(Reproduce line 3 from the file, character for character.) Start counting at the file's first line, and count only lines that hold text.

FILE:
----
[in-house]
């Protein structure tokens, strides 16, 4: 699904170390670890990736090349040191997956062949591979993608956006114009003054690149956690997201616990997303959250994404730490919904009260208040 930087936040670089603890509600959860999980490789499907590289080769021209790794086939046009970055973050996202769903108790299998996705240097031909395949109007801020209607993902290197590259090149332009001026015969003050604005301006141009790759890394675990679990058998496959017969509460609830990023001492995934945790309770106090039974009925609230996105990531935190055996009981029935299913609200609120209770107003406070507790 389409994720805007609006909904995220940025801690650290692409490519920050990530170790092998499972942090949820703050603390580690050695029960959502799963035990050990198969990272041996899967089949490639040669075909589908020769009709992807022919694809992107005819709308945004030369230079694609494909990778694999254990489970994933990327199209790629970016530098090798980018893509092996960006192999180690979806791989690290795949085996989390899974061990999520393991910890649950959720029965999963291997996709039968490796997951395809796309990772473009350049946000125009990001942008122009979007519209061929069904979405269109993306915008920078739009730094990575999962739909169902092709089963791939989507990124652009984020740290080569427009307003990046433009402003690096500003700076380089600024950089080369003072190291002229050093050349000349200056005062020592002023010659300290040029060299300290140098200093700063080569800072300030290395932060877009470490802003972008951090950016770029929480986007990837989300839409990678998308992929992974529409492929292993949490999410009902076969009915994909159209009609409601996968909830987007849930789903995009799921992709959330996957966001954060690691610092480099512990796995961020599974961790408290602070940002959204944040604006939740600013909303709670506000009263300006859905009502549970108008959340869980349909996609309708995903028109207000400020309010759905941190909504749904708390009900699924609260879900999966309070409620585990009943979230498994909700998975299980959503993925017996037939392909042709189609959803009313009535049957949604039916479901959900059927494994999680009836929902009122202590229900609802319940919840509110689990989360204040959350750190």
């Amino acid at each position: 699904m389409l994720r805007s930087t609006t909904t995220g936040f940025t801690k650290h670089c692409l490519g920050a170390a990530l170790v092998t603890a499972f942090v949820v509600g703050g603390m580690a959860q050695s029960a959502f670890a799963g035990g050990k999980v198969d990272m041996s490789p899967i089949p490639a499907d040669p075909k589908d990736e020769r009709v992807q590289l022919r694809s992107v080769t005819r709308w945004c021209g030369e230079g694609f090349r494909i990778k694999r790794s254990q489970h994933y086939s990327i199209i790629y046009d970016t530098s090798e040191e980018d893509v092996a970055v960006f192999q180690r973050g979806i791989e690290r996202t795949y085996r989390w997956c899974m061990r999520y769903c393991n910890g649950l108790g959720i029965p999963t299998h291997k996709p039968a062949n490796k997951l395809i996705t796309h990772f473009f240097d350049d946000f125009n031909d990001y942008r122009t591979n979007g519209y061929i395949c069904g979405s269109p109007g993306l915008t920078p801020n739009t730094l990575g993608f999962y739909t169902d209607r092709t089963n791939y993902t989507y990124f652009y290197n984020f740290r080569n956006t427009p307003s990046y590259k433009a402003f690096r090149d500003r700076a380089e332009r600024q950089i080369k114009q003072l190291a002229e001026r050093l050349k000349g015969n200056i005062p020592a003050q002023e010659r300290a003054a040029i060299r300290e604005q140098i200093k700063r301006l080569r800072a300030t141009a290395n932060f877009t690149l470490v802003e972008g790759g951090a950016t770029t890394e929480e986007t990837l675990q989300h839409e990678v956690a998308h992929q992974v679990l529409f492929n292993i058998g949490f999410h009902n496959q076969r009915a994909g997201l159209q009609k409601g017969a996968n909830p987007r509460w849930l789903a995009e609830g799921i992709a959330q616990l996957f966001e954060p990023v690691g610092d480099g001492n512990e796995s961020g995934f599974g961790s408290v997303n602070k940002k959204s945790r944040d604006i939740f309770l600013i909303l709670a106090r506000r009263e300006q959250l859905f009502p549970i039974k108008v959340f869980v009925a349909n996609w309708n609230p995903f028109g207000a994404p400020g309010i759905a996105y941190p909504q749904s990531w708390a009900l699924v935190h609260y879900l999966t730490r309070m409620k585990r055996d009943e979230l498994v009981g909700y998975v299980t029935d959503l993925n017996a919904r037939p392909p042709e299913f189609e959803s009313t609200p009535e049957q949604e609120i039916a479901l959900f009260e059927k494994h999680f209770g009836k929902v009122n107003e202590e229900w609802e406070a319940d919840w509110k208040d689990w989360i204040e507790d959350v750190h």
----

């Amino acid at each position: 699904m389409l994720r805007s930087t609006t909904t995220g936040f940025t801690k650290h670089c692409l490519g920050a170390a990530l170790v092998t603890a499972f942090v949820v509600g703050g603390m580690a959860q050695s029960a959502f670890a799963g035990g050990k999980v198969d990272m041996s490789p899967i089949p490639a499907d040669p075909k589908d990736e020769r009709v992807q590289l022919r694809s992107v080769t005819r709308w945004c021209g030369e230079g694609f090349r494909i990778k694999r790794s254990q489970h994933y086939s990327i199209i790629y046009d970016t530098s090798e040191e980018d893509v092996a970055v960006f192999q180690r973050g979806i791989e690290r996202t795949y085996r989390w997956c899974m061990r999520y769903c393991n910890g649950l108790g959720i029965p999963t299998h291997k996709p039968a062949n490796k997951l395809i996705t796309h990772f473009f240097d350049d946000f125009n031909d990001y942008r122009t591979n979007g519209y061929i395949c069904g979405s269109p109007g993306l915008t920078p801020n739009t730094l990575g993608f999962y739909t169902d209607r092709t089963n791939y993902t989507y990124f652009y290197n984020f740290r080569n956006t427009p307003s990046y590259k433009a402003f690096r090149d500003r700076a380089e332009r600024q950089i080369k114009q003072l190291a002229e001026r050093l050349k000349g015969n200056i005062p020592a003050q002023e010659r300290a003054a040029i060299r300290e604005q140098i200093k700063r301006l080569r800072a300030t141009a290395n932060f877009t690149l470490v802003e972008g790759g951090a950016t770029t890394e929480e986007t990837l675990q989300h839409e990678v956690a998308h992929q992974v679990l529409f492929n292993i058998g949490f999410h009902n496959q076969r009915a994909g997201l159209q009609k409601g017969a996968n909830p987007r509460w849930l789903a995009e609830g799921i992709a959330q616990l996957f966001e954060p990023v690691g610092d480099g001492n512990e796995s961020g995934f599974g961790s408290v997303n602070k940002k959204s945790r944040d604006i939740f309770l600013i909303l709670a106090r506000r009263e300006q959250l859905f009502p549970i039974k108008v959340f869980v009925a349909n996609w309708n609230p995903f028109g207000a994404p400020g309010i759905a996105y941190p909504q749904s990531w708390a009900l699924v935190h609260y879900l999966t730490r309070m409620k585990r055996d009943e979230l498994v009981g909700y998975v299980t029935d959503l993925n017996a919904r037939p392909p042709e299913f189609e959803s009313t609200p009535e049957q949604e609120i039916a479901l959900f009260e059927k494994h999680f209770g009836k929902v009122n107003e202590e229900w609802e406070a319940d919840w509110k208040d689990w989360i204040e507790d959350v750190h």